When I drive to Medina, about 12 miles from my home, it takes about 15 minutes. During the drive, I sometimes think about what it would be like to be driving straight upward into the earth’s atmosphere.
When I think about the fact that in the equivalent of one-half of my 12-mile drive, I would leave the first layer of our atmosphere called the troposphere.
What happens in this narrow troposphere is nearly all weather, clouds and 99% of all water vapor. Six miles strikes me as not very far considering it takes about five-tosix minutes to drive that distance.
By the time I have gone the six miles and reach the next layer of the atmosphere, called the stratosphere, I will need a breathing apparatus with pressurized oxygen and definitely lots of clothing as the temperature will hit 40 below zero.
What is evident is that we reside in an extremely narrow, fragile band of air and weather conducive to life.
Although we treat the atmosphere as a dumping ground for all sorts of gases from the fires we burn in our vehicles, power plants, factories, as well as chemicals we produce, it seems obvious to me that there must be limits.
The fact is we are finding that out the hard way - and it is not going to get easier.
It has been over 30 years that serious warnings have been coming from scientists that this narrow band around our planet can be upset by changing the gas ratios within it, particularly the gas carbon dioxide.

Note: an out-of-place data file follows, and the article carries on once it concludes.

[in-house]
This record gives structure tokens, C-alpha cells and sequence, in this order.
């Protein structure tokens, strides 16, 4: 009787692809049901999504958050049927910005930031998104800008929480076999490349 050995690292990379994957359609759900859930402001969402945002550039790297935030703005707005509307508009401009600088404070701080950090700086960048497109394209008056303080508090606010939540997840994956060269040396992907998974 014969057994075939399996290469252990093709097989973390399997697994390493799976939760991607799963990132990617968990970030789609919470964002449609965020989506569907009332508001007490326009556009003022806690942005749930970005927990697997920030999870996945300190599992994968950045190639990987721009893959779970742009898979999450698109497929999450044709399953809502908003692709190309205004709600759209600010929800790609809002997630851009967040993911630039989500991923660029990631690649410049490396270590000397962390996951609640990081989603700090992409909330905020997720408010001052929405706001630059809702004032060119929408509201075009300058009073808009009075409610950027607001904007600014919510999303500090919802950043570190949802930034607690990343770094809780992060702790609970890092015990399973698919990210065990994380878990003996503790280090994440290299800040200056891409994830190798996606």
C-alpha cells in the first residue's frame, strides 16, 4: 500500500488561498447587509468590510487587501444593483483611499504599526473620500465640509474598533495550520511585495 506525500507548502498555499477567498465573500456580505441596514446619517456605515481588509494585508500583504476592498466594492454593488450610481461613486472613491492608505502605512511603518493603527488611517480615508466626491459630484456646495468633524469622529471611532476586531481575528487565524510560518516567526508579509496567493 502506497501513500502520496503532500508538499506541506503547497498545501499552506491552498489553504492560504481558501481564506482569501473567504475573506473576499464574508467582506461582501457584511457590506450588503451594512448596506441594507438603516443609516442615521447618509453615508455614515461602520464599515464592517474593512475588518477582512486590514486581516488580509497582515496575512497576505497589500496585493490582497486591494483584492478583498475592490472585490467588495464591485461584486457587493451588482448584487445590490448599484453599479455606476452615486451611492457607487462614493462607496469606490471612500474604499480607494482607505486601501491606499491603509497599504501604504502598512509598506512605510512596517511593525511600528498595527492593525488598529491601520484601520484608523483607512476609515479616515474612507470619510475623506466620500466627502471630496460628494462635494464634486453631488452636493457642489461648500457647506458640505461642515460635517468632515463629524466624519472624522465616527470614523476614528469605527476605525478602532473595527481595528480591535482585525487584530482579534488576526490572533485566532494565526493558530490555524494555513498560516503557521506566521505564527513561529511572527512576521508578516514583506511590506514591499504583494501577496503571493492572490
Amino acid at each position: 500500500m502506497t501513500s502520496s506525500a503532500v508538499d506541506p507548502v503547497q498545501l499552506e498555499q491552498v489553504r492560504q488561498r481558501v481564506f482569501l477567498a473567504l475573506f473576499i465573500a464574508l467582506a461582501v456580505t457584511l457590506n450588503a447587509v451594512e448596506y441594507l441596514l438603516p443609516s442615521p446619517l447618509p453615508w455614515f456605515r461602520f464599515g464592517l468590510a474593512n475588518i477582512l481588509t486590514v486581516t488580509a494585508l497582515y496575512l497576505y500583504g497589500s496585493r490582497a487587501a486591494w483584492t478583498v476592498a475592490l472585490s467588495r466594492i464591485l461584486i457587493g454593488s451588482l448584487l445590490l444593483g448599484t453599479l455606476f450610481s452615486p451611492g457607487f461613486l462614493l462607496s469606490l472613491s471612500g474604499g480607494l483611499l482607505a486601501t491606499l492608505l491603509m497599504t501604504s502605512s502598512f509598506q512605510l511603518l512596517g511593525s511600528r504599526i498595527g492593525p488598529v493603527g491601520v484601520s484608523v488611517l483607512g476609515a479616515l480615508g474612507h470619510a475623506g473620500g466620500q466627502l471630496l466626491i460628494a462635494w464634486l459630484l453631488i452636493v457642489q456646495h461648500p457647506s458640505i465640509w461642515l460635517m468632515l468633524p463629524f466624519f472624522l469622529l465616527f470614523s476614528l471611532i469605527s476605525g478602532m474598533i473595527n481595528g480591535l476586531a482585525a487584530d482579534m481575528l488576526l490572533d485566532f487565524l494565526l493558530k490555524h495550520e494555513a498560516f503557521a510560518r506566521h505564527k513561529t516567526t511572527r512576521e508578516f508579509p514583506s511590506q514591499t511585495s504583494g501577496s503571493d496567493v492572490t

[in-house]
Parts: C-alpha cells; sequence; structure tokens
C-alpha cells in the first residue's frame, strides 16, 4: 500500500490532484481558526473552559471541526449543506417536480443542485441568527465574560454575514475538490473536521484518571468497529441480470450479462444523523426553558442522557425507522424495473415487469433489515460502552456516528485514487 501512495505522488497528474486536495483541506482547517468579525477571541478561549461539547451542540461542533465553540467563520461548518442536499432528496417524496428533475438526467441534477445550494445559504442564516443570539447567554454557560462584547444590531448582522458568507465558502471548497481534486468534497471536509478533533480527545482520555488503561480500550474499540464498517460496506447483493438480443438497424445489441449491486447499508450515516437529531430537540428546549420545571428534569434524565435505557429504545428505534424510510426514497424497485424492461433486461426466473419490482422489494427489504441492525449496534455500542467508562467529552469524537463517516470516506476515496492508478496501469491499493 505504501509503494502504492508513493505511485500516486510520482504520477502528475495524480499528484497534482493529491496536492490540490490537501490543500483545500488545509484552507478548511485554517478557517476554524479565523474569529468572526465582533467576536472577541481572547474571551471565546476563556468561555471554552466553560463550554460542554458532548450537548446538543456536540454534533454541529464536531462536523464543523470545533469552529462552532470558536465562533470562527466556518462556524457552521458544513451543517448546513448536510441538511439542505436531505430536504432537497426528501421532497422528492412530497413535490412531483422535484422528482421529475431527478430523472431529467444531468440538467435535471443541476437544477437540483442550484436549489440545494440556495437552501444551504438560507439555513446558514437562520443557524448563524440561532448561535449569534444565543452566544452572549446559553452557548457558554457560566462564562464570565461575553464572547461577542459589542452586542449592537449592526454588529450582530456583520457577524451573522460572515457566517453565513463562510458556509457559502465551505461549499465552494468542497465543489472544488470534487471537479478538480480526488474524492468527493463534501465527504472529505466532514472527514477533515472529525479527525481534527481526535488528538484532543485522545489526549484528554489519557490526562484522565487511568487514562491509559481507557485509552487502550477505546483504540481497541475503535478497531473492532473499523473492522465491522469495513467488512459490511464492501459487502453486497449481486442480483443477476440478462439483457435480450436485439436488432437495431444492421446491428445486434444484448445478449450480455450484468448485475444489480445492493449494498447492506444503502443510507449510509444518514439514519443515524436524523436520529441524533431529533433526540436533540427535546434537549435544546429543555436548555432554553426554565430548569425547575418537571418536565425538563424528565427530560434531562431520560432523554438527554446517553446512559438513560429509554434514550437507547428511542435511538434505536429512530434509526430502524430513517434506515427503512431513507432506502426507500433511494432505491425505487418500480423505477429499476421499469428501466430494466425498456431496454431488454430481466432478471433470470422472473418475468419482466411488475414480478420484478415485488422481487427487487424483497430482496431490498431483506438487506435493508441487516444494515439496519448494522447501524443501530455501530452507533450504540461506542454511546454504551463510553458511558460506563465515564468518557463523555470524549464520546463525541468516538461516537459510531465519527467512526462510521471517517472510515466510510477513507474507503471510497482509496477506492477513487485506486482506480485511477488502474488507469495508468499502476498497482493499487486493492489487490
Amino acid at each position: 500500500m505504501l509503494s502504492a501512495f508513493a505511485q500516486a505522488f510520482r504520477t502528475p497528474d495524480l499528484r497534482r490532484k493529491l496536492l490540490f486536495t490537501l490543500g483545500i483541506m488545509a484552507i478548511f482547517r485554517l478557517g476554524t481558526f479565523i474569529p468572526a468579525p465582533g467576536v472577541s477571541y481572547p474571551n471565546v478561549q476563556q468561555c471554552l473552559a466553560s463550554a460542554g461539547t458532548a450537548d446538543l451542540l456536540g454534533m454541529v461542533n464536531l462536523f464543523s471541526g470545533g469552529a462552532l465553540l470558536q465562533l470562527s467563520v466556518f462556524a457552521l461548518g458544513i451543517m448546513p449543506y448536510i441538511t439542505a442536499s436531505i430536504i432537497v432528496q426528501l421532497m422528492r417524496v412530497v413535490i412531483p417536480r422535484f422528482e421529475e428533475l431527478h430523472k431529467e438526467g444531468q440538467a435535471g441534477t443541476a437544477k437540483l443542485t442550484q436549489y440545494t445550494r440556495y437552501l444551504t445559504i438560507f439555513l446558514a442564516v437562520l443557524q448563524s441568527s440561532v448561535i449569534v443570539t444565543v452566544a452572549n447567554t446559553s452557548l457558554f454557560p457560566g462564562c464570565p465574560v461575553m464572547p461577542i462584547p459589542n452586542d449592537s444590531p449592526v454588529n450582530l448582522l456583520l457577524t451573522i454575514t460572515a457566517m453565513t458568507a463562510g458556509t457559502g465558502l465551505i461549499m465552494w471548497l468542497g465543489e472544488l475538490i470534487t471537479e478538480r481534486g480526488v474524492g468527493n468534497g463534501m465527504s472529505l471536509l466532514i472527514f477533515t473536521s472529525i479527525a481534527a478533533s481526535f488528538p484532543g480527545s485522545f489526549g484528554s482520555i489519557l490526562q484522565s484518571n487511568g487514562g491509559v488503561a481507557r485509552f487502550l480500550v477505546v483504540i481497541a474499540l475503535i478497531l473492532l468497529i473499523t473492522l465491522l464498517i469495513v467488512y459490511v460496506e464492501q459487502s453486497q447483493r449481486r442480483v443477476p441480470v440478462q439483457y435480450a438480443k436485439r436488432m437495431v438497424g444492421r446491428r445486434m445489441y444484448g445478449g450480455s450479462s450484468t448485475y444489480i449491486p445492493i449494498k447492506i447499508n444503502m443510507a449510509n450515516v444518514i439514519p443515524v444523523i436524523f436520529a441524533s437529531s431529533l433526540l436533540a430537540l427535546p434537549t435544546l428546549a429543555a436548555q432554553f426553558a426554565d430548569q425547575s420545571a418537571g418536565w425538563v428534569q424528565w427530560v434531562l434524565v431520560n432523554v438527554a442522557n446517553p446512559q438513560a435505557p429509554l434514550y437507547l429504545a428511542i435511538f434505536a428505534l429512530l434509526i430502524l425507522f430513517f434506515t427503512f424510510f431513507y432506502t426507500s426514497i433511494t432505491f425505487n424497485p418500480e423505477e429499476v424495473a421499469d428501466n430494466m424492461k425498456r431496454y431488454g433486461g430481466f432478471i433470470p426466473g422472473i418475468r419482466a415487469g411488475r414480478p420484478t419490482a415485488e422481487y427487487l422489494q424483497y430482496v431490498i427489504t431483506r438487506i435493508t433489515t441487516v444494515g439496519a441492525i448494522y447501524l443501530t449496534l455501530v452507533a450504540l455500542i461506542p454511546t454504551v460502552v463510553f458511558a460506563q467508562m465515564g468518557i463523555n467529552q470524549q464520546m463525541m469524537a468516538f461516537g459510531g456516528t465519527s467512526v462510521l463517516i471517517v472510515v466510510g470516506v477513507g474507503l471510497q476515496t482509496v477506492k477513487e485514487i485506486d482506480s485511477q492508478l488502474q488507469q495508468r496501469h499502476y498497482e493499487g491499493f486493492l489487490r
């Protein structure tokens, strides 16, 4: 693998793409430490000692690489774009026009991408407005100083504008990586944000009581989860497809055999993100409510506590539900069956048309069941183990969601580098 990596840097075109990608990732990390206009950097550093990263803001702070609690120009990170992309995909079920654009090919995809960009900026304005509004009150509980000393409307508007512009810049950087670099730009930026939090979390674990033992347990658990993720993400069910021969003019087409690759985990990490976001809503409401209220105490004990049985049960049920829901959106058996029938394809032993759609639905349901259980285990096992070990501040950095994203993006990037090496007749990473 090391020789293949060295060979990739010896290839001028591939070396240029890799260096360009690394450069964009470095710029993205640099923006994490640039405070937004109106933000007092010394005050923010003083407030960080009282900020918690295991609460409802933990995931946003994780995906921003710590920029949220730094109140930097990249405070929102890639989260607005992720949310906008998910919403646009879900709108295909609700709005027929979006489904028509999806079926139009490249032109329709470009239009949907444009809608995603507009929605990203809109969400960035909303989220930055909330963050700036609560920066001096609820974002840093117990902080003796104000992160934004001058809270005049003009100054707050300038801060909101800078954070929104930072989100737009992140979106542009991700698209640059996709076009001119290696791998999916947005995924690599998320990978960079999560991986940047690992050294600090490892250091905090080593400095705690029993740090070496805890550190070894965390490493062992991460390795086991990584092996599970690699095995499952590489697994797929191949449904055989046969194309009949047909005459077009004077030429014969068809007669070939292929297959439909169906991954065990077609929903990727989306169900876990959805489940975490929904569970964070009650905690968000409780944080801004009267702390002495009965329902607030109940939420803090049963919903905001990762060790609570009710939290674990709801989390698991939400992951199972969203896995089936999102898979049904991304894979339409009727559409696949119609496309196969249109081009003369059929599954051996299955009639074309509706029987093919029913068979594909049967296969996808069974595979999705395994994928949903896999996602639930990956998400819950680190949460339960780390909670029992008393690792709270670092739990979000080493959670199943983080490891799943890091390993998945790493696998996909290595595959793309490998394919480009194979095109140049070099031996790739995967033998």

These carbon dioxide gas increases do not reside where they originate, scientists say; those increases encompass the entire planet. They act as a blanket holding the earth’s heat in.
The thicker the blanket, the more heat that is trapped. This causes a multitude of upsetting effects to our climate over the entire planet.
A planetary effect that can upset wind patterns, sea levels, ocean chemistry and currents, temperatures, rainfall amounts, intensity and frequency, thereby causing flooding, drought, wildfires, super storms and other negative ecological effects is what is termed an existential threat –a threat to existence.
This is serious stuff.
We have few ways to organize ourselves to address a global threat. Our governments are the best route we have.
Governments are, ostensibly, designed to represent our societal interests and well-being. In face of an existential threat, we should want our government to act on our behalf.
Sadly, that is not happening in our country.
Rolling back conservation efforts, promoting carbon-producing fossil fuel businesses, disparaging clean energy, eliminating climate research, abandoning international cooperation - the United States’ government policies are going in the opposite direction from the one that is needed.
Carbon dioxide levels were around 280ppm (parts per million) at the start of the industrial era. The level reached 400ppm in 2013 and is now at 415ppm.
To reduce ever growing climate threats, the world needs to reduce the addition of more carbon dioxide by 7% per year, according to scientists. It is currently increasing each year.
As we see examples over and over again of the increasing numbers of climate-related disasters, we cannot be complacent.
Democratic Presidential candidates see this challenge as real and needing bold action.
It is well past time for leadership that attempts to fix this problem, not intensify it.